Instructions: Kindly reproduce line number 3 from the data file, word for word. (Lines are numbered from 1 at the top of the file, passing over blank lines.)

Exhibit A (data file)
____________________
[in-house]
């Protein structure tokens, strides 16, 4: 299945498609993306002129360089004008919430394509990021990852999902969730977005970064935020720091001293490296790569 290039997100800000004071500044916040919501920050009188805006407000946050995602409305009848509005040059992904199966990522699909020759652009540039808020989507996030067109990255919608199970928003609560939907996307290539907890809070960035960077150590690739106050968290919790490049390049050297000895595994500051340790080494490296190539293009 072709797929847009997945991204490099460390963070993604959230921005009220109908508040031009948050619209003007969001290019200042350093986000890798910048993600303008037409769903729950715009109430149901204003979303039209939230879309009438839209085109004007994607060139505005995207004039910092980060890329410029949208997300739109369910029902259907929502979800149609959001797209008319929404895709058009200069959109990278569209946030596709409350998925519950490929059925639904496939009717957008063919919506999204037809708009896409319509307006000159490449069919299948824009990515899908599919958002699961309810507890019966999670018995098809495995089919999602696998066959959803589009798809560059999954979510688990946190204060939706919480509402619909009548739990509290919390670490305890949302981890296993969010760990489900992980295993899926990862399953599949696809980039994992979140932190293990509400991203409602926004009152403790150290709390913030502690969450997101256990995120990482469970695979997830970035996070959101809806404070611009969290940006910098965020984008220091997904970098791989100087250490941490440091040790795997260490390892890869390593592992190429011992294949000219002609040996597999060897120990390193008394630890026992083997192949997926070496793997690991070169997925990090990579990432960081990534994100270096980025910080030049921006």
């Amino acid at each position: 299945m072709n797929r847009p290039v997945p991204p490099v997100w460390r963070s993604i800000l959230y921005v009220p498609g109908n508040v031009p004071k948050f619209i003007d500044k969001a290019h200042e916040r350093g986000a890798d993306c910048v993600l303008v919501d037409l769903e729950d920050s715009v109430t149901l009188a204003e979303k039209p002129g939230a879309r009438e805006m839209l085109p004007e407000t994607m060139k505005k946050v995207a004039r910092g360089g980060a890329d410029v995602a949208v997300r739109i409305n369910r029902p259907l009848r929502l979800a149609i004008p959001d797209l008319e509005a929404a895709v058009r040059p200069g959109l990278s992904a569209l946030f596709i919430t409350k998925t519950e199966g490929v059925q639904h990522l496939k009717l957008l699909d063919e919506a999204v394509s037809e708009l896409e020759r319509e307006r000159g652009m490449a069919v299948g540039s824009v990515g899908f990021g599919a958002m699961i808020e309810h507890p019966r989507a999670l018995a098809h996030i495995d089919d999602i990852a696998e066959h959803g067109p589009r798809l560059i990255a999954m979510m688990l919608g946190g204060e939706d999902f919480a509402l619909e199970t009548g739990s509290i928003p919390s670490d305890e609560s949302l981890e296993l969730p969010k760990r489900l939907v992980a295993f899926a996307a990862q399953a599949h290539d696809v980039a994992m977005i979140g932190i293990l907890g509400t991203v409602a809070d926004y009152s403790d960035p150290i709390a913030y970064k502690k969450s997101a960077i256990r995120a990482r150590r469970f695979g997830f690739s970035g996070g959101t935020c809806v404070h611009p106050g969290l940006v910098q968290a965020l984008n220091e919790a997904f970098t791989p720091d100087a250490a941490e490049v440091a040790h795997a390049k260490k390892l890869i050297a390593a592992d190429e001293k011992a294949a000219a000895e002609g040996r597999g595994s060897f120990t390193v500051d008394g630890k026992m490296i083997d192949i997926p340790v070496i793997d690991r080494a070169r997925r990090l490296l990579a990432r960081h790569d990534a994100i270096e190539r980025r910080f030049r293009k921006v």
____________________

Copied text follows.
């Amino acid at each position: 299945m072709n797929r847009p290039v997945p991204p490099v997100w460390r963070s993604i800000l959230y921005v009220p498609g109908n508040v031009p004071k948050f619209i003007d500044k969001a290019h200042e916040r350093g986000a890798d993306c910048v993600l303008v919501d037409l769903e729950d920050s715009v109430t149901l009188a204003e979303k039209p002129g939230a879309r009438e805006m839209l085109p004007e407000t994607m060139k505005k946050v995207a004039r910092g360089g980060a890329d410029v995602a949208v997300r739109i409305n369910r029902p259907l009848r929502l979800a149609i004008p959001d797209l008319e509005a929404a895709v058009r040059p200069g959109l990278s992904a569209l946030f596709i919430t409350k998925t519950e199966g490929v059925q639904h990522l496939k009717l957008l699909d063919e919506a999204v394509s037809e708009l896409e020759r319509e307006r000159g652009m490449a069919v299948g540039s824009v990515g899908f990021g599919a958002m699961i808020e309810h507890p019966r989507a999670l018995a098809h996030i495995d089919d999602i990852a696998e066959h959803g067109p589009r798809l560059i990255a999954m979510m688990l919608g946190g204060e939706d999902f919480a509402l619909e199970t009548g739990s509290i928003p919390s670490d305890e609560s949302l981890e296993l969730p969010k760990r489900l939907v992980a295993f899926a996307a990862q399953a599949h290539d696809v980039a994992m977005i979140g932190i293990l907890g509400t991203v409602a809070d926004y009152s403790d960035p150290i709390a913030y970064k502690k969450s997101a960077i256990r995120a990482r150590r469970f695979g997830f690739s970035g996070g959101t935020c809806v404070h611009p106050g969290l940006v910098q968290a965020l984008n220091e919790a997904f970098t791989p720091d100087a250490a941490e490049v440091a040790h795997a390049k260490k390892l890869i050297a390593a592992d190429e001293k011992a294949a000219a000895e002609g040996r597999g595994s060897f120990t390193v500051d008394g630890k026992m490296i083997d192949i997926p340790v070496i793997d690991r080494a070169r997925r990090l490296l990579a990432r960081h790569d990534a994100i270096e190539r980025r910080f030049r293009k921006v």